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jdalton Aug 23, 2012

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@DupsBlinq I reworked _.size to return 0 for falsey values (consistent with the majority of the API that does not throw errors), support strings, arguments objects, and jQuery/MooTools DOM collections (as they are array-like-objects and not arrays).

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jdalton commented Aug 23, 2012

@DupsBlinq I reworked _.size to return 0 for falsey values (consistent with the majority of the API that does not throw errors), support strings, arguments objects, and jQuery/MooTools DOM collections (as they are array-like-objects and not arrays).

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noprompt Aug 24, 2012

Throwing a TypeError makes sense though. _.size(undefined) == 0 seems a little strange. After all undefined is, well, undefined. How can we know it's length? If you're worried about null values and the like, why not call _.compact beforehand?

Throwing a TypeError makes sense though. _.size(undefined) == 0 seems a little strange. After all undefined is, well, undefined. How can we know it's length? If you're worried about null values and the like, why not call _.compact beforehand?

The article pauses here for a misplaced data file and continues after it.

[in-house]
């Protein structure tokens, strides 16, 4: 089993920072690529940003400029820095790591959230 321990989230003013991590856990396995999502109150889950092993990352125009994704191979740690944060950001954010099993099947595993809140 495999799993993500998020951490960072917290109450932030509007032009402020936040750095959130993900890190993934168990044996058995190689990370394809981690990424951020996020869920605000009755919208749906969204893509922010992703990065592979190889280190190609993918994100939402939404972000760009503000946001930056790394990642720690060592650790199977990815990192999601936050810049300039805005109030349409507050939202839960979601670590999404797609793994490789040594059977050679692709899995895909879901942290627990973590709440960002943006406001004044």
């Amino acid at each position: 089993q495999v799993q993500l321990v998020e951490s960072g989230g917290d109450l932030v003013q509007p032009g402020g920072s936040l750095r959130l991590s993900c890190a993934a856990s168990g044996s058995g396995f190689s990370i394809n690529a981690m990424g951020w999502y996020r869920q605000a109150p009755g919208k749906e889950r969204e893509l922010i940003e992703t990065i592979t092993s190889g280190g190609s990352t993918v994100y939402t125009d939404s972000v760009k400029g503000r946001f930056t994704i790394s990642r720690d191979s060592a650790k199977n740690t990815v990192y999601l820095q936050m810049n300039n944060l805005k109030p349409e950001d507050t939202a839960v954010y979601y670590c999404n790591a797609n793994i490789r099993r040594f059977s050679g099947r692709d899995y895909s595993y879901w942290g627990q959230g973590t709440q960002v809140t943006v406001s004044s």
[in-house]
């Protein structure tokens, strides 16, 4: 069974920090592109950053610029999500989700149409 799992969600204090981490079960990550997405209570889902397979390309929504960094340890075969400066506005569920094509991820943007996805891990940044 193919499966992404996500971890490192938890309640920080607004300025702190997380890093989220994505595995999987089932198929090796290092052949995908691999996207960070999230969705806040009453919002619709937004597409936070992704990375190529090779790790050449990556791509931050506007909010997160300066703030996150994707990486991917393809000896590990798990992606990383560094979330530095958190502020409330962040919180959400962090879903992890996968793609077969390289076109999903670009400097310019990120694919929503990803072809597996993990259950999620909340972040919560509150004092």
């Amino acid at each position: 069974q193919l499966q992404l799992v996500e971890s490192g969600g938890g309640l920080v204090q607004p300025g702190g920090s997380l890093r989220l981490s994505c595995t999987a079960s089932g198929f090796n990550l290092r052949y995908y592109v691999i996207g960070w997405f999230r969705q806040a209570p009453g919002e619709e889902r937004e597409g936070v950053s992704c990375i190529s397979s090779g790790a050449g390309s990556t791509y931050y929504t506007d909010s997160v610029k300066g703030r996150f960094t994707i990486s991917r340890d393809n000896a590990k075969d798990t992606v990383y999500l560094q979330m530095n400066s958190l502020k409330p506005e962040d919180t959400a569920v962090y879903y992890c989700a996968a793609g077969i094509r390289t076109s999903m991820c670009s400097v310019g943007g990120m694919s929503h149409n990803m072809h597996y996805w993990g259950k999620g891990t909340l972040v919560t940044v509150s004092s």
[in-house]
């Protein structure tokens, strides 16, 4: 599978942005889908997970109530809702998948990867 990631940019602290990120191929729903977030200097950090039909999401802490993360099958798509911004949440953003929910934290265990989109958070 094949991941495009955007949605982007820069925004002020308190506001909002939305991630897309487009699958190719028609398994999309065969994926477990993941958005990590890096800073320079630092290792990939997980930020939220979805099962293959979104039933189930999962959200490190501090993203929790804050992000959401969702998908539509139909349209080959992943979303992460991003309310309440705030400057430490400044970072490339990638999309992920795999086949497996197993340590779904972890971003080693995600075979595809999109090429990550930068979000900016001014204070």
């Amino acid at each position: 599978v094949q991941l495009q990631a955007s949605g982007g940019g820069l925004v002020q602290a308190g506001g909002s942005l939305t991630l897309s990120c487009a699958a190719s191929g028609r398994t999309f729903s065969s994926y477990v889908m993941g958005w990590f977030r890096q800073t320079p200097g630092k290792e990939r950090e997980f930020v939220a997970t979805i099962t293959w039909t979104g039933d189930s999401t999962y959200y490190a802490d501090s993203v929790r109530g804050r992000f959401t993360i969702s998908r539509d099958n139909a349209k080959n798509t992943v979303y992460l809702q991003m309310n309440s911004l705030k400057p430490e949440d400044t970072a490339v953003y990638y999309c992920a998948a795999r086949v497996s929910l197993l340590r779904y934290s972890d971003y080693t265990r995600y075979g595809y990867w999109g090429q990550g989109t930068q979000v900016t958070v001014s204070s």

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jdalton Aug 25, 2012

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@noprompt It's a lib consistency issue. Methods like _.each, _.isEmpty, and _.pick don't error when passing falsey values and methods like _.extend, _.bindAll, and _.defaults don't error when attempting to write to read-only properties. In my experience type checking/guards just add unnecessary complexity and code for incorrect usage of the API.

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jdalton commented Aug 25, 2012

@noprompt It's a lib consistency issue. Methods like _.each, _.isEmpty, and _.pick don't error when passing falsey values and methods like _.extend, _.bindAll, and _.defaults don't error when attempting to write to read-only properties. In my experience type checking/guards just add unnecessary complexity and code for incorrect usage of the API.

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michaelficarra Aug 25, 2012

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@noprompt: You're not going to be successful trying to convince real JavaScripters that type safety is a good thing. These are people that intentionally create heterogenous lists.

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michaelficarra commented Aug 25, 2012

@noprompt: You're not going to be successful trying to convince real JavaScripters that type safety is a good thing. These are people that intentionally create heterogenous lists.

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noprompt Aug 25, 2012

@michaelficarra Thanks for the tip. I'll stop trolling.

@michaelficarra Thanks for the tip. I'll stop trolling.

@jashkenas jashkenas closed this in 866d244 Aug 31, 2012